|M.Sc Thesis||Department of Mechanical Engineering|
|Supervisor:||Assoc. Prof. Elata David|
The goal of this research is to propose a different approach to minimize a Comb-Drive's activating voltage. A Comb-Drive is a MicroMechanical actuator that is activated by electrostatic excitation. The actuator is build from one moving mass (rotor) and a second stationary mass (stator), produced on the same plane of the silicon die. Both masses consist of interdigitated teeth. Electric potential between the two masses creates relative motion between them.
The motion of the rotor is accompanied by a non-linear proportion between its movement and the voltage applied to both masses. It is desirable to achieve a motion that is linearly proportional to the driving voltage so that the rotor could be easily controlled.
Actuator instability is defined as a state where the rotor stops shifting in a direction parallel to the teeth and starts shifting in a direction that is perpendicular to the teeth until, finally, the teeth of the rotor adhere to the teeth of the stator. A new graphic presentation of the domains of instability of the system is presented within the framework of the research.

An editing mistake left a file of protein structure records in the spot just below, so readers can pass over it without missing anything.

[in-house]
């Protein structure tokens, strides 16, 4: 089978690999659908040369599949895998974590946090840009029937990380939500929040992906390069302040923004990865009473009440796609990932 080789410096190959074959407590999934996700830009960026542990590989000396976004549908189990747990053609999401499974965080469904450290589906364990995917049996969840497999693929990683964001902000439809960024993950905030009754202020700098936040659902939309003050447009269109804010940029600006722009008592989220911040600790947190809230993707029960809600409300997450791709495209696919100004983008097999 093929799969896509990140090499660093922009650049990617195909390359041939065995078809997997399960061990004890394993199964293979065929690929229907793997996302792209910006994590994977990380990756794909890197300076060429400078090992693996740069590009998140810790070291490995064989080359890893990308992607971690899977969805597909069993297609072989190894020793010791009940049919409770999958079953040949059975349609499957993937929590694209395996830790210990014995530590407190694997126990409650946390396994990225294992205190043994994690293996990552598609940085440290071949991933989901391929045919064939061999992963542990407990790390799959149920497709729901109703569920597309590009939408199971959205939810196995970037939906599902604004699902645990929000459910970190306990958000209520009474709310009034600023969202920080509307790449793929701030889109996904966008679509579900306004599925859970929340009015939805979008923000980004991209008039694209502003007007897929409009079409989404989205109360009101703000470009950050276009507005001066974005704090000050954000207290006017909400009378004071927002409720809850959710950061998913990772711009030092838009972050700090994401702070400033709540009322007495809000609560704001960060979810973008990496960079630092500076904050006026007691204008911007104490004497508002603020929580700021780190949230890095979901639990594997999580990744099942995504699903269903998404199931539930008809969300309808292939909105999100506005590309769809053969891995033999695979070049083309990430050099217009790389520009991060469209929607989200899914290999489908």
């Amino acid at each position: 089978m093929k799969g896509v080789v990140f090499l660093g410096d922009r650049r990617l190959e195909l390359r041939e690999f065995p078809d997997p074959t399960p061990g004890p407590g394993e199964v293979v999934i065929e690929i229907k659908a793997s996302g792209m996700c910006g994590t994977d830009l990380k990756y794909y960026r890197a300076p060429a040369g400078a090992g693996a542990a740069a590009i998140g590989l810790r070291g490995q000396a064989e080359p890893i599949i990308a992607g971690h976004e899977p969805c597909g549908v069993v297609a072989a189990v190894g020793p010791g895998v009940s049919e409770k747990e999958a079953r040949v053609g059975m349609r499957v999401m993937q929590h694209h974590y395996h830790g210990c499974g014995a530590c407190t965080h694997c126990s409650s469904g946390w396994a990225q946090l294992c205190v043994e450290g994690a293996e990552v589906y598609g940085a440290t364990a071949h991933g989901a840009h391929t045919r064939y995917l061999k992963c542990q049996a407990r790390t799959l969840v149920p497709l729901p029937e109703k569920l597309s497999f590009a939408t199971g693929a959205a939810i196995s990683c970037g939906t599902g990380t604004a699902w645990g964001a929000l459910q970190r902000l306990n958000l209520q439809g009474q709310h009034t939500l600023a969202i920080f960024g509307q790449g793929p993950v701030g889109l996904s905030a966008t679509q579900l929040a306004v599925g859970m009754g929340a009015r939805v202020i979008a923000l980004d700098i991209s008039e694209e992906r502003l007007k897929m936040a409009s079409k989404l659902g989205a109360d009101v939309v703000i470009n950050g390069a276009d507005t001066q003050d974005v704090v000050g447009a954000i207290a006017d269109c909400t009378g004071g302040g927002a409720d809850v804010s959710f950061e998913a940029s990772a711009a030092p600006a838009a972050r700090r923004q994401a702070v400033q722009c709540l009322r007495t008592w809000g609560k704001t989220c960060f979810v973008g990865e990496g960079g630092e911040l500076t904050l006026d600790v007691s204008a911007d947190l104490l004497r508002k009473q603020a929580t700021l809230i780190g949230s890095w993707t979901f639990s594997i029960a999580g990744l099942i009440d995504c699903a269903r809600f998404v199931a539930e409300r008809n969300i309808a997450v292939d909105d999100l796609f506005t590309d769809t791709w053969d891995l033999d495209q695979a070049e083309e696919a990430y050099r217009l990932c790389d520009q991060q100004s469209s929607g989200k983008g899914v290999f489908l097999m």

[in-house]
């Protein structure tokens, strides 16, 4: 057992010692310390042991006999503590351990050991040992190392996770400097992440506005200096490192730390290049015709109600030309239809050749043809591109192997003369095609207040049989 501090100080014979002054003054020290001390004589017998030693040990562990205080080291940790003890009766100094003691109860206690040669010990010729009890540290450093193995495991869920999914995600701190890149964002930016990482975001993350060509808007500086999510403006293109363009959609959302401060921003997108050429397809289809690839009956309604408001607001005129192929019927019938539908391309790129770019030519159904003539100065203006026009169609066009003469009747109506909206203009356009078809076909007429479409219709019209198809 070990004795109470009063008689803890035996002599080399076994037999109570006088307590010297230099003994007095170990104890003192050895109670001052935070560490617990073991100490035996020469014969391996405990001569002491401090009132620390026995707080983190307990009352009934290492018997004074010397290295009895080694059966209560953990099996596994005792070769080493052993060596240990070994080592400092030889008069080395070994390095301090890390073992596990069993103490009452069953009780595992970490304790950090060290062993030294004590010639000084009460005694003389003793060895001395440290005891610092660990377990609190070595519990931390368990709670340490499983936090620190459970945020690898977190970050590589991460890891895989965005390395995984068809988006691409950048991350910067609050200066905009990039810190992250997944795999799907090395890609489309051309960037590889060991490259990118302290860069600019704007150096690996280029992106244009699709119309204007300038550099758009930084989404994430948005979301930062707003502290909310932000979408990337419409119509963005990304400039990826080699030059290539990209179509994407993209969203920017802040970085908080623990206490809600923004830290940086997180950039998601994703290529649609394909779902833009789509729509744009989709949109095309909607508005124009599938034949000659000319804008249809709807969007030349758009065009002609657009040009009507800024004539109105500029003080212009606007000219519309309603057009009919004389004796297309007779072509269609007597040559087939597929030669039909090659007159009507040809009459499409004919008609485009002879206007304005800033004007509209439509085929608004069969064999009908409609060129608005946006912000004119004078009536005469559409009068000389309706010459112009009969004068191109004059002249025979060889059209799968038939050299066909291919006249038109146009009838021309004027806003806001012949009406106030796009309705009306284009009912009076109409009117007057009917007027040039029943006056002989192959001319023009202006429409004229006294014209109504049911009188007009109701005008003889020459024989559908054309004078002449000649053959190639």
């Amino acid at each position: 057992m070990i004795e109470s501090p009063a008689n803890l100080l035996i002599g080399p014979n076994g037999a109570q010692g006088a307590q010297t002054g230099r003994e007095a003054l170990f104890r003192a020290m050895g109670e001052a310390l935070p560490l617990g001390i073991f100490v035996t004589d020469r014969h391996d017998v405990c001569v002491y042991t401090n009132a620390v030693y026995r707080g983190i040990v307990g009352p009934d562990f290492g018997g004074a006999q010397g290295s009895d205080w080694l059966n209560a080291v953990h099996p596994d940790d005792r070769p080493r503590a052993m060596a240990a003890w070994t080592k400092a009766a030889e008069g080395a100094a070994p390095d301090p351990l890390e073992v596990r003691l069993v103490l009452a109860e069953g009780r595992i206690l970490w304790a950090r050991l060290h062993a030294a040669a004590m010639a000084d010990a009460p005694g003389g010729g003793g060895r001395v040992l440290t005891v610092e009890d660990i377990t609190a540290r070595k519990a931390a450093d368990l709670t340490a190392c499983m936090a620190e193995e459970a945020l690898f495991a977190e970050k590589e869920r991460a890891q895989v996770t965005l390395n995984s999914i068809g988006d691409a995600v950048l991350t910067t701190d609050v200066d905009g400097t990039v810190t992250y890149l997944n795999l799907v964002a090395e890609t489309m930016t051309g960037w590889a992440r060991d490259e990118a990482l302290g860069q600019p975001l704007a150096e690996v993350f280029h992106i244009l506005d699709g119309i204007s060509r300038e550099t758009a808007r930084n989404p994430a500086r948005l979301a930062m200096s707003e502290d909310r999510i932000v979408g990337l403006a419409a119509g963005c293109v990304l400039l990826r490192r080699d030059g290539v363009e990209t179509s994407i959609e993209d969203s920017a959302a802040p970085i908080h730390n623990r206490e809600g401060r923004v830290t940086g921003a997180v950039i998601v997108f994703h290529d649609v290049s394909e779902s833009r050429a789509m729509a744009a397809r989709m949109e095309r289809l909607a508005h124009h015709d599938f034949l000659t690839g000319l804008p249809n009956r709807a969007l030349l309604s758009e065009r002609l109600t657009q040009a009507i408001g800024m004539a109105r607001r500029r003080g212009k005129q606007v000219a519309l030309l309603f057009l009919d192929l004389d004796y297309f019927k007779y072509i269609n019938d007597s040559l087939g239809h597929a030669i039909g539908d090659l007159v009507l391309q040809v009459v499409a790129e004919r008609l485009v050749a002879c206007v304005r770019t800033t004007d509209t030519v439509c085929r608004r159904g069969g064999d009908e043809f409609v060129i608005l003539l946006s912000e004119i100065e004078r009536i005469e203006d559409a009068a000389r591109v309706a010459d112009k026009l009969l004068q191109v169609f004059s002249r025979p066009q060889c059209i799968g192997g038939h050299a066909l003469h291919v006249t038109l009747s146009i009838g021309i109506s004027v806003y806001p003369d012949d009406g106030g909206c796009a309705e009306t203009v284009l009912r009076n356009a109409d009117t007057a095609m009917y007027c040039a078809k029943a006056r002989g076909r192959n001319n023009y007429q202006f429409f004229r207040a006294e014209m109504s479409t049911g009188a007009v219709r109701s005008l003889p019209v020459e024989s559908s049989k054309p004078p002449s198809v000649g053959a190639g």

Reducing the activating voltages of the Comb-Drive, while preserving the linearity of the movement as well as presenting the desirable domain of stability, is enabled by reducing the distance between the teeth of the rotor and the teeth of the stator. The research proposes a new approach for minimizing the distance between the teeth while overcoming limitations of fabrication.
An innovative and comprehensive design of a Comb-Drive which is driven by relatively low voltages, is presented. The actuator’s design is based on applying the results of the research.